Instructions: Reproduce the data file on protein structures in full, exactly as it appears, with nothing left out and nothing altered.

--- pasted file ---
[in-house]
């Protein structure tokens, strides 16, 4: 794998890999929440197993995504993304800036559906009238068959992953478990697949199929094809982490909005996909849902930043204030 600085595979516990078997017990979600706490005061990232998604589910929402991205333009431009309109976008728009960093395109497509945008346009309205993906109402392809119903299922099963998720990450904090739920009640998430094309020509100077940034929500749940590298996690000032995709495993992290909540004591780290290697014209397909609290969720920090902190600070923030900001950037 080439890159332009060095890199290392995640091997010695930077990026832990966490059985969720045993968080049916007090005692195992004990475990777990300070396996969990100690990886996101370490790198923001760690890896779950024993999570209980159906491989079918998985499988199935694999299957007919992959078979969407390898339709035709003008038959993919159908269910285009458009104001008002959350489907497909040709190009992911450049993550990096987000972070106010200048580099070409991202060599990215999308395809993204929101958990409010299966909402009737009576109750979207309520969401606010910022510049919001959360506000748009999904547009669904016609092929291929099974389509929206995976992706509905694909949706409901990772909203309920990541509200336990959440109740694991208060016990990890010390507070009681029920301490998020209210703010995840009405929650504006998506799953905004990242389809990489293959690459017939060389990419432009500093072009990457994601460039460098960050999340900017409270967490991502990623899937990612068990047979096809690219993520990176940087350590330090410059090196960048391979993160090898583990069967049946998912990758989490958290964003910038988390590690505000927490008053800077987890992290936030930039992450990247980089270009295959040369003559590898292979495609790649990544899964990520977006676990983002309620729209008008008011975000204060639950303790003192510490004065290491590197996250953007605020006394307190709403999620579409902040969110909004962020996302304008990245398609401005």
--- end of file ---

[in-house]
């Protein structure tokens, strides 16, 4: 794998890999929440197993995504993304800036559906009238068959992953478990697949199929094809982490909005996909849902930043204030 600085595979516990078997017990979600706490005061990232998604589910929402991205333009431009309109976008728009960093395109497509945008346009309205993906109402392809119903299922099963998720990450904090739920009640998430094309020509100077940034929500749940590298996690000032995709495993992290909540004591780290290697014209397909609290969720920090902190600070923030900001950037 080439890159332009060095890199290392995640091997010695930077990026832990966490059985969720045993968080049916007090005692195992004990475990777990300070396996969990100690990886996101370490790198923001760690890896779950024993999570209980159906491989079918998985499988199935694999299957007919992959078979969407390898339709035709003008038959993919159908269910285009458009104001008002959350489907497909040709190009992911450049993550990096987000972070106010200048580099070409991202060599990215999308395809993204929101958990409010299966909402009737009576109750979207309520969401606010910022510049919001959360506000748009999904547009669904016609092929291929099974389509929206995976992706509905694909949706409901990772909203309920990541509200336990959440109740694991208060016990990890010390507070009681029920301490998020209210703010995840009405929650504006998506799953905004990242389809990489293959690459017939060389990419432009500093072009990457994601460039460098960050999340900017409270967490991502990623899937990612068990047979096809690219993520990176940087350590330090410059090196960048391979993160090898583990069967049946998912990758989490958290964003910038988390590690505000927490008053800077987890992290936030930039992450990247980089270009295959040369003559590898292979495609790649990544899964990520977006676990983002309620729209008008008011975000204060639950303790003192510490004065290491590197996250953007605020006394307190709403999620579409902040969110909004962020996302304008990245398609401005």